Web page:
U.S. Secretary of State John Kerry will travel to Cairo on Monday to meet with Egyptian officials about the crisis, U.S. State Department spokeswoman Jen Psaki said in a statement, adding that the United States was deeply concerned about the risk of further escalation and was pushing for a ceasefire.
Earlier on Sunday, Kerry said he supported Israel's efforts to destroy tunnels it says Gaza militants use for infiltration attempts and to hide weaponry.
"We support Israel's right to defend itself against rockets that are continuing to come in," Kerry told Fox News.
Thousands streamed out of Shejaia, some by foot and others piling into the backs of trucks and sitting on the hoods of cars filled with families trying to get away. Several people rode out of the neighborhood in the shovel of a bulldozer.
Video given to Reuters by a local showed at least a dozen corpses, including three children, lying in streets, though the footage could not be verified independently.
As the tank shells began to land, Shejaia residents called radio stations pleading for evacuation. An air strike on the Shejaia home of Khalil al-Hayya, a senior Hamas official, killed his son, daughter-in-law and two grandchildren, hospital officials said.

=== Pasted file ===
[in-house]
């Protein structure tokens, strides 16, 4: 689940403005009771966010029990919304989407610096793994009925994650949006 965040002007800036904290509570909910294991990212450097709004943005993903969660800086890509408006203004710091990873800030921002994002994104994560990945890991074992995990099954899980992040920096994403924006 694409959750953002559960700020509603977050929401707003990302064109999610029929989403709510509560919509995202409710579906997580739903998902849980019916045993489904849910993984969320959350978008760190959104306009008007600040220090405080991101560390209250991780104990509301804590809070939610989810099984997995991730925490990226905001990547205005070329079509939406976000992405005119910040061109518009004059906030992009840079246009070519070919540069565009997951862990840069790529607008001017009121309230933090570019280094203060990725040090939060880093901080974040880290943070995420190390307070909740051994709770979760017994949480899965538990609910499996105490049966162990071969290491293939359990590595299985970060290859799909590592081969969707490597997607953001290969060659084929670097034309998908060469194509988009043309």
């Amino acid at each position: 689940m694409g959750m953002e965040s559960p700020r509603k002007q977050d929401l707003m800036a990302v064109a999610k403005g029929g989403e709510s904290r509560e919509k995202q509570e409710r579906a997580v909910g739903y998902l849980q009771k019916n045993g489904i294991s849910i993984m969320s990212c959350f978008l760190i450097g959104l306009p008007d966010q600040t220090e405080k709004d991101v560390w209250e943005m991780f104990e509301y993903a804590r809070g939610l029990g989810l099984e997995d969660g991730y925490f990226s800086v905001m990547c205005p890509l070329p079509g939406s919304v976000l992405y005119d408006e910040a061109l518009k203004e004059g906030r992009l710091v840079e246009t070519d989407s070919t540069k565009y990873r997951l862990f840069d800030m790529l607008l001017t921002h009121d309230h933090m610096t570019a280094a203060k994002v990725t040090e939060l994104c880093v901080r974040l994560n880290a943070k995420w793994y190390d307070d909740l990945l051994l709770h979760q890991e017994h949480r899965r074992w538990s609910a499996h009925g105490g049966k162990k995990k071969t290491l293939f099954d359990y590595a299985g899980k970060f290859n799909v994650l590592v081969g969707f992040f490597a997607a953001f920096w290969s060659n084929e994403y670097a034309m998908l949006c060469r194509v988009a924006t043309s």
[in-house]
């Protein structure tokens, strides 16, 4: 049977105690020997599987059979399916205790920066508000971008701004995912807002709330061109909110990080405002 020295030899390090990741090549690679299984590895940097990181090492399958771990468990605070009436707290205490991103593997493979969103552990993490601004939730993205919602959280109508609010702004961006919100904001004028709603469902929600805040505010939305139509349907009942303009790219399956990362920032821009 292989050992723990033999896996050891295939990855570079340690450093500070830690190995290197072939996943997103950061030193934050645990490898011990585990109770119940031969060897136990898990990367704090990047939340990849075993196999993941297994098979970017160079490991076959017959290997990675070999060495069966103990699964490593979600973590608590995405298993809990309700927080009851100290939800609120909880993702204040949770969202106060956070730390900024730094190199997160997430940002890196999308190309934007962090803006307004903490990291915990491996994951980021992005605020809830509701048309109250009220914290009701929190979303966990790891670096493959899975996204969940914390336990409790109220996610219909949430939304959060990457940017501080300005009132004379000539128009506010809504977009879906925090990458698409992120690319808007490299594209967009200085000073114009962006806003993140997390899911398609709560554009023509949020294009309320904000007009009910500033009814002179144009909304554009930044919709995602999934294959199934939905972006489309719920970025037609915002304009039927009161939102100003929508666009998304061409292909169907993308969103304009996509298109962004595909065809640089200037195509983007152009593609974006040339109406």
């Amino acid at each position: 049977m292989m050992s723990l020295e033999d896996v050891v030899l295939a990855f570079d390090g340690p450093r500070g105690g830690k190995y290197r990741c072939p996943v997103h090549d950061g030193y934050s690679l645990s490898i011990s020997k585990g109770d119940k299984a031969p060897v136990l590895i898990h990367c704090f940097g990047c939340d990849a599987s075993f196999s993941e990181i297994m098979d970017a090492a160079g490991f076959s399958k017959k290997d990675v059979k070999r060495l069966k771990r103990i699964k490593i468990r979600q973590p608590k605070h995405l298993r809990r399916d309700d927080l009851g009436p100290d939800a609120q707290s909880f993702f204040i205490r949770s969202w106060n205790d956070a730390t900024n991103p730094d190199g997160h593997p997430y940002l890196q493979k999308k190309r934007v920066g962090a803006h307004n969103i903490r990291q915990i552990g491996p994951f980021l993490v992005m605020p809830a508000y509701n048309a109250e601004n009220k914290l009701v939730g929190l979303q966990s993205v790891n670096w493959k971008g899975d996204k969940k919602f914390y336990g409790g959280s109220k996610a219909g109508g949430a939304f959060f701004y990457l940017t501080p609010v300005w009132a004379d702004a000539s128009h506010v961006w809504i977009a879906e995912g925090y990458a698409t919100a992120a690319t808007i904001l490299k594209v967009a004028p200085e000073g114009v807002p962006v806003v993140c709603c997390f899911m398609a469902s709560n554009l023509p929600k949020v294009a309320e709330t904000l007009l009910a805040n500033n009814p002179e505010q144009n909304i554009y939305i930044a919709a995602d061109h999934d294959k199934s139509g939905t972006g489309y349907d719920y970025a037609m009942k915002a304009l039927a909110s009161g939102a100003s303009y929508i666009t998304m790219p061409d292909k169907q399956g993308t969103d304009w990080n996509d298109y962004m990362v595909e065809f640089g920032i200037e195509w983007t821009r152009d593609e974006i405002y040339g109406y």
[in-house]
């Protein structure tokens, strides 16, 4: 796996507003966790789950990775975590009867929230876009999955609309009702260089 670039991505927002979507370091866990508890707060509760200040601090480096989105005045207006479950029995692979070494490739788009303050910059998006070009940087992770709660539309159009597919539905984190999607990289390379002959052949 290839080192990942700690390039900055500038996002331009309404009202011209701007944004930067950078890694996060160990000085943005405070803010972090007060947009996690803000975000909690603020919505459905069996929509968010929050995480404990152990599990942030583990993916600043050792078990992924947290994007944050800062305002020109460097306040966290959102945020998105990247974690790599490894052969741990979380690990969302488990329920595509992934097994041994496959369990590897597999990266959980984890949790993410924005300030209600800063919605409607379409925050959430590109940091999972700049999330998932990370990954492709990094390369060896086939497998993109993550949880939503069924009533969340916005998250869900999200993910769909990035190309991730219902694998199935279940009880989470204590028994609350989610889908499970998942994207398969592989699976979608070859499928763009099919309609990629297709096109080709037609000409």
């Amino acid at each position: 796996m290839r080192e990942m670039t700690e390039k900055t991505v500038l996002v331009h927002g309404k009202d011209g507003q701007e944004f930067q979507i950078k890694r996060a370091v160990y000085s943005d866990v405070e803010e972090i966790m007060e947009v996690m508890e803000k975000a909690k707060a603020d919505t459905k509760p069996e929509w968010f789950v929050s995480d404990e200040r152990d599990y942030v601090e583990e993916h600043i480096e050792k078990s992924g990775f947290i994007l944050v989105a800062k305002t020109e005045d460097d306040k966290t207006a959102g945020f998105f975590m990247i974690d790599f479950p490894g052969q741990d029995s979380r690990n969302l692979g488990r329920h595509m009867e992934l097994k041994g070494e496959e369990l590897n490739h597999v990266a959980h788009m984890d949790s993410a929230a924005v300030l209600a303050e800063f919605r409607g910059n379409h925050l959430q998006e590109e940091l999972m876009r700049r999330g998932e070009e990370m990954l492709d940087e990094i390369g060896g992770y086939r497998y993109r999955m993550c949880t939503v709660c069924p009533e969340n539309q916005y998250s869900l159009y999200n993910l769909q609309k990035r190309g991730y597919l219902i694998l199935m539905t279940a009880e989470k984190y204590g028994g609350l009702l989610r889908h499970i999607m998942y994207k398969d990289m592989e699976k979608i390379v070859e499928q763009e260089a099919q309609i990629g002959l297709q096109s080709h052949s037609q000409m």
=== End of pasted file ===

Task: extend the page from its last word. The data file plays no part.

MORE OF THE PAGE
Hamas's armed wing said it used landmines and roadside bombs against advancing Israeli tanks and armored personnel carriers.
"As we moved into Shejaia we were met by anti-tank missiles, RPGs (rocket-propelled grenades), heavy, extensive weapons fire at the forces from the houses, from the surrounding buildings," said Lieutenant-Colonel Peter Lerner, an Israeli military spokesman.
Israeli Defence Minister Moshe Yaalon said some of the Israeli firepower was unleashed to try to extricate soldiers who had come under attack.
The Israeli military said it beefed up its presence on Sunday, with a focus on destroying missile stockpiles and the vast tunnel system Hamas built along the frontier with Israel.
"I estimate that within two or three days the major part of the tunnels will have been destroyed," Yaalon said at the news conference where Netanyahu also spoke.